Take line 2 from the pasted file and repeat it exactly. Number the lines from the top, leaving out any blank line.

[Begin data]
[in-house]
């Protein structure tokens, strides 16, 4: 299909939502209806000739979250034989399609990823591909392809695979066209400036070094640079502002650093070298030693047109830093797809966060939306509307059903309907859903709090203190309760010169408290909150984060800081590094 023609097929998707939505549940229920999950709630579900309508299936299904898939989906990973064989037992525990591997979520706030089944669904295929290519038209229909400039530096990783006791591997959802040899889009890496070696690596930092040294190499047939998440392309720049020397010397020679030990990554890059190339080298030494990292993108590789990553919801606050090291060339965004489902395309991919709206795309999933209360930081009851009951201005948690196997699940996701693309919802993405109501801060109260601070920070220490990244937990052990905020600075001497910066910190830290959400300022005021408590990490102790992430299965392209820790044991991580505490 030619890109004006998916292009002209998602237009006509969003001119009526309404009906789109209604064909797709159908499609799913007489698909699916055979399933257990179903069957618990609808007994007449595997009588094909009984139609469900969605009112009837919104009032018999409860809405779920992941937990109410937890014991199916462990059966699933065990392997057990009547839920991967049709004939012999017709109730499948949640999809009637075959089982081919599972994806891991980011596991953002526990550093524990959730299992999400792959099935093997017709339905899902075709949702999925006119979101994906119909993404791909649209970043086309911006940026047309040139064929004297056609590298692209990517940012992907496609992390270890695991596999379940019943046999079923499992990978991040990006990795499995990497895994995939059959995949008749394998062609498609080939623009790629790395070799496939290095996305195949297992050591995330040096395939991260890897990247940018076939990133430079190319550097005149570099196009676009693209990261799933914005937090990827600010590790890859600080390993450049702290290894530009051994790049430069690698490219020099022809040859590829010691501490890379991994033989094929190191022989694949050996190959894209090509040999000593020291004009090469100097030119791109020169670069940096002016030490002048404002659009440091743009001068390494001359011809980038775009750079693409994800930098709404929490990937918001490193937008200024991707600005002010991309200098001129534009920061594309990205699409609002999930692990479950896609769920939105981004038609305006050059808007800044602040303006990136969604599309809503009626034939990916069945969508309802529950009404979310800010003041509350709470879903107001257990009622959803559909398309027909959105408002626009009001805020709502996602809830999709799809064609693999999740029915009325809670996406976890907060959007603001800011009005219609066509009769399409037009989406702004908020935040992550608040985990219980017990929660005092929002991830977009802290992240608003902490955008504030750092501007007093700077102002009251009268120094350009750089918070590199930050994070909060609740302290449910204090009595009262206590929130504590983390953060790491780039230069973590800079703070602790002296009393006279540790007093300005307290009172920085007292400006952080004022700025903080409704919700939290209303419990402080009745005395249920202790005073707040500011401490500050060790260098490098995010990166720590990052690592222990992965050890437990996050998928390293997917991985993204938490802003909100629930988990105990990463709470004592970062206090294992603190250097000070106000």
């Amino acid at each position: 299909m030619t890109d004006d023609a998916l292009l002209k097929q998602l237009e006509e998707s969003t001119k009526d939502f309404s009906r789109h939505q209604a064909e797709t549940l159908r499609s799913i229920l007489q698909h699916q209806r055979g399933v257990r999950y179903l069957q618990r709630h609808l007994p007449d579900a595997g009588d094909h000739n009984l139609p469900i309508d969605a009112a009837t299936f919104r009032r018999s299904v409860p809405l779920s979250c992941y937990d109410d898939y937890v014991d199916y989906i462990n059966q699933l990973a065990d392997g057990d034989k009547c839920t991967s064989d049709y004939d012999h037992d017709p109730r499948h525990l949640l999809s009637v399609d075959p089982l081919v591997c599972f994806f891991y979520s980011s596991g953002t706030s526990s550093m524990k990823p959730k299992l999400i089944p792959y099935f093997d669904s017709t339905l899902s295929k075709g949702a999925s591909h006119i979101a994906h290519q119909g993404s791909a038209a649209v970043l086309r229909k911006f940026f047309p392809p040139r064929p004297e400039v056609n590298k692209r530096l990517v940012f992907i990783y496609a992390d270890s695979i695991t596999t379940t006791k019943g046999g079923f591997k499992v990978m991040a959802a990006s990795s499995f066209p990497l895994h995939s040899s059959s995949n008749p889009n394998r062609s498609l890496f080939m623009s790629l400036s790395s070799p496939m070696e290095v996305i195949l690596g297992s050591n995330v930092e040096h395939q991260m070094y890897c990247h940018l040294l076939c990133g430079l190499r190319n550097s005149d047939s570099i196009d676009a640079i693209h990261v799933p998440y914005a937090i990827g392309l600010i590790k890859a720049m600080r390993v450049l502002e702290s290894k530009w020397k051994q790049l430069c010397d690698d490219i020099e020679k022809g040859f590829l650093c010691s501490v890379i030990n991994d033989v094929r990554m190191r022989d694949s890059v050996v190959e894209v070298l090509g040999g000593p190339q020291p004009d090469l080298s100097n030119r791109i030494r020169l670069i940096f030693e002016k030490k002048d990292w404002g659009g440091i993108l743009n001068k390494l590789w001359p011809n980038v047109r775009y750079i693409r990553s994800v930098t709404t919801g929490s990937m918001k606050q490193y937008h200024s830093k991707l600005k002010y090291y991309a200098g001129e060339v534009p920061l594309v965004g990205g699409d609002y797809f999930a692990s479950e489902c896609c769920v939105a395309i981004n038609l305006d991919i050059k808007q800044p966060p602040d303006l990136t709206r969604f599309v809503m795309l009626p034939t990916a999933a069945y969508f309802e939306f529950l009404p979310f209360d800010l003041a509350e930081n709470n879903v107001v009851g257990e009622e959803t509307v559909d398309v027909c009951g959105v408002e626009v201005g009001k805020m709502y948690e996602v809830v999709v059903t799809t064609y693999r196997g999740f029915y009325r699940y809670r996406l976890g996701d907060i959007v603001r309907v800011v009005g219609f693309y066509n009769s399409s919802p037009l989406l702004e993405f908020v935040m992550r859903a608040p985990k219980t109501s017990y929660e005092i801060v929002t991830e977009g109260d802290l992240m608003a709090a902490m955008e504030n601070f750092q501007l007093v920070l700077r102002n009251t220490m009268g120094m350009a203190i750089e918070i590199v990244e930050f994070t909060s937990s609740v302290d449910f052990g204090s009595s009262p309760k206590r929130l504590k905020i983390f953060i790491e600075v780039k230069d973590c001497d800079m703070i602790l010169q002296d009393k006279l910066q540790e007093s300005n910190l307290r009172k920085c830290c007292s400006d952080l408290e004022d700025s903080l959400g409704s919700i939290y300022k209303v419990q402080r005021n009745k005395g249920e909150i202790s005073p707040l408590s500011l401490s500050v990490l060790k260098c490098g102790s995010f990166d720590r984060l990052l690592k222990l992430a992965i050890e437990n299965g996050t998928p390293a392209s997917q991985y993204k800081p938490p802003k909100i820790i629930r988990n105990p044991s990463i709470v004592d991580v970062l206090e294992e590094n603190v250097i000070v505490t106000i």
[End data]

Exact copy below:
């Protein structure tokens, strides 16, 4: 299909939502209806000739979250034989399609990823591909392809695979066209400036070094640079502002650093070298030693047109830093797809966060939306509307059903309907859903709090203190309760010169408290909150984060800081590094 023609097929998707939505549940229920999950709630579900309508299936299904898939989906990973064989037992525990591997979520706030089944669904295929290519038209229909400039530096990783006791591997959802040899889009890496070696690596930092040294190499047939998440392309720049020397010397020679030990990554890059190339080298030494990292993108590789990553919801606050090291060339965004489902395309991919709206795309999933209360930081009851009951201005948690196997699940996701693309919802993405109501801060109260601070920070220490990244937990052990905020600075001497910066910190830290959400300022005021408590990490102790992430299965392209820790044991991580505490 030619890109004006998916292009002209998602237009006509969003001119009526309404009906789109209604064909797709159908499609799913007489698909699916055979399933257990179903069957618990609808007994007449595997009588094909009984139609469900969605009112009837919104009032018999409860809405779920992941937990109410937890014991199916462990059966699933065990392997057990009547839920991967049709004939012999017709109730499948949640999809009637075959089982081919599972994806891991980011596991953002526990550093524990959730299992999400792959099935093997017709339905899902075709949702999925006119979101994906119909993404791909649209970043086309911006940026047309040139064929004297056609590298692209990517940012992907496609992390270890695991596999379940019943046999079923499992990978991040990006990795499995990497895994995939059959995949008749394998062609498609080939623009790629790395070799496939290095996305195949297992050591995330040096395939991260890897990247940018076939990133430079190319550097005149570099196009676009693209990261799933914005937090990827600010590790890859600080390993450049702290290894530009051994790049430069690698490219020099022809040859590829010691501490890379991994033989094929190191022989694949050996190959894209090509040999000593020291004009090469100097030119791109020169670069940096002016030490002048404002659009440091743009001068390494001359011809980038775009750079693409994800930098709404929490990937918001490193937008200024991707600005002010991309200098001129534009920061594309990205699409609002999930692990479950896609769920939105981004038609305006050059808007800044602040303006990136969604599309809503009626034939990916069945969508309802529950009404979310800010003041509350709470879903107001257990009622959803559909398309027909959105408002626009009001805020709502996602809830999709799809064609693999999740029915009325809670996406976890907060959007603001800011009005219609066509009769399409037009989406702004908020935040992550608040985990219980017990929660005092929002991830977009802290992240608003902490955008504030750092501007007093700077102002009251009268120094350009750089918070590199930050994070909060609740302290449910204090009595009262206590929130504590983390953060790491780039230069973590800079703070602790002296009393006279540790007093300005307290009172920085007292400006952080004022700025903080409704919700939290209303419990402080009745005395249920202790005073707040500011401490500050060790260098490098995010990166720590990052690592222990992965050890437990996050998928390293997917991985993204938490802003909100629930988990105990990463709470004592970062206090294992603190250097000070106000």